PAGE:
Now they are back. In the past month, a remarkable turnaround has added $600 billion to the value of these companies. The rebound was not evenly distributed, with some geographies and product sectors performing better than others.
A Bloomberg Opinion analysis of more than 220 global chip companies with a market value of at least $1 billion found that investors shrugged off concerns about the U.S. government’s tougher rules on technology transfers to China. At the same time, Semiconductor players in the world’s second-largest economy are faring worse despite recent moves to ease Covid Zero and boost the local economy.
Earlier last month, the Biden administration announced that the machinery used by Chinese chipmakers to produce components at 14-nanometers or better; It has been announced that software and support will be discontinued. Most capabilities are currently at 28-nanometers and above, but the new rules aim to ensure Beijing fails to catch up with the US and its allies. Lam Research Corp. Shares of equipment and services providers such as China fell on fears that China would suddenly go out of bounds.
Nvidia Corp. and Advanced Micro Devices Inc. Chip designers such as China are also convinced that Chinese customers will no longer be allowed to buy the advanced components used to run artificial intelligence and high-performance computing systems. Similarly, These moves are aimed at boosting China’s domestic chipmakers, as the industry benefits from government support aimed at transferring the balance from foreign companies.
Investors now see things differently. Last month, The average return of the global semiconductor sector jumped 21%. The sector is down 30% for the year, with only two names among mid- and large-cap companies (GlobalFoundries Inc. and Semiconductor Corp.) looking to grow.
Nvidia and AMD led the gains, along with Dutch device maker ASML Holding NV. Indeed, It’s the big players with market capitalizations above $100 billion — up 23.5% on average — that are the main beneficiaries of this turnaround. This could be a sign that investors are ready to get back in but want to stick with blue-chip names: Taiwan Semiconductor Manufacturing Co . added nearly $70 billion to its market value last month. Smaller companies with between $1 billion and $10 billion are lagging behind.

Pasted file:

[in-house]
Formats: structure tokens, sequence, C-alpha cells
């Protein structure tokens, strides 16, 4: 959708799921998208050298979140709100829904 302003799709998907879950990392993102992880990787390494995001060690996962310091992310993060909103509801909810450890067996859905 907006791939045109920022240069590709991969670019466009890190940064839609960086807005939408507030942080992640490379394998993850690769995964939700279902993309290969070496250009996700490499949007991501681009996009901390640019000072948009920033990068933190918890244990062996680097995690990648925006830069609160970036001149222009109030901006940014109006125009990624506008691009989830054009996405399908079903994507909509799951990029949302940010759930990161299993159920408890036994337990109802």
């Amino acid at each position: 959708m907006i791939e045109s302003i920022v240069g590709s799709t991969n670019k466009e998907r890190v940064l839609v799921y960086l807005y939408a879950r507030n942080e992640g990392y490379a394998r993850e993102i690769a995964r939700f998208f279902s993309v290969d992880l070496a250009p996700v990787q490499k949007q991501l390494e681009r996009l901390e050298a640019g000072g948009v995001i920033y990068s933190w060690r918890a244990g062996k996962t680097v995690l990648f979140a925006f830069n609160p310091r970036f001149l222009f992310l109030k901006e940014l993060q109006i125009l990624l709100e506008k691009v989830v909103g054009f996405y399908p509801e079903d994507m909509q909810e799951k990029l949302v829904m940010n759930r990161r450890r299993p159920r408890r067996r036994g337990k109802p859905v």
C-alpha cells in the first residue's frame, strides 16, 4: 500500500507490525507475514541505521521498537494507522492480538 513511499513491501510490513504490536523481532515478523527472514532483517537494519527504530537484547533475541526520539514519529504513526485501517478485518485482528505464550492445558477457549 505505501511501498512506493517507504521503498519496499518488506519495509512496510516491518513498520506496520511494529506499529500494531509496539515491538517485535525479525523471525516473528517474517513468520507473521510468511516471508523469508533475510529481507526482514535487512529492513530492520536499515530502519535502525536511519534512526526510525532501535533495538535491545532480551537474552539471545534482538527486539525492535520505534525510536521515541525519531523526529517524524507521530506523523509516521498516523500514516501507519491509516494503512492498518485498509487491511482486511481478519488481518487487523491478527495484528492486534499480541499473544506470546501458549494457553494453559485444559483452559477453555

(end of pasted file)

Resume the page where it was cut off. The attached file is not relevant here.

Note that Samsung Electronics Co. is excluded from our analysis because it is a major chipmaker, but less than a third of its revenue comes from semiconductors.
The biggest sign that investors don’t care about tighter regulations on sales to China is the fact that seven of the top 10 performers are suppliers of equipment or related services. TSMC Intel Corp. and SK Hynix Inc. Major names including TSMC, Intel Corp. and SK Hynix Inc. These companies stand to suffer the biggest losses after cutting their spending budgets for this year, citing supply shortages and a worsening economic outlook. But rather than canceling the orders, Chipmakers are likely to push their purchases into next year in anticipation of long-term growth.
Although much smaller than Taiwanese and American chipmakers on average. Chinese listed companies have yet to transform the country into a supply chain stake, but have made it a major player in global capital markets.
The big boost is a big part of Chinese leader Xi Jinping’s plan to boost the region’s sector, complete with preferential treatment and government spending. That should be positive for the industry. But investors don’t believe it will do much, even as the U.S. tries harder to cut back the world’s most populous nation. With the exception of South Korea, which is heavily dependent on the disappointing memory-chip industry, Chinese semiconductor companies are the U.S. It has lagged behind its Japanese and Taiwanese counterparts.
Chipmakers’ sharp decline to mid-year is a warning to investors and the industry not to take the sector lightly. But the dust settled, As tensions cool and world leaders gather again, the same reasons for loving chips are resurfacing. Until the next crisis.
More from this author and others from Bloomberg Opinion
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This column does not necessarily reflect the opinion of the editorial team or Bloomberg LP and its owners.
Tim Culpan is a Bloomberg columnist covering technology in Asia. He was previously a technology reporter for Bloomberg News.
More stories like this are available at bloomberg.com/opinion.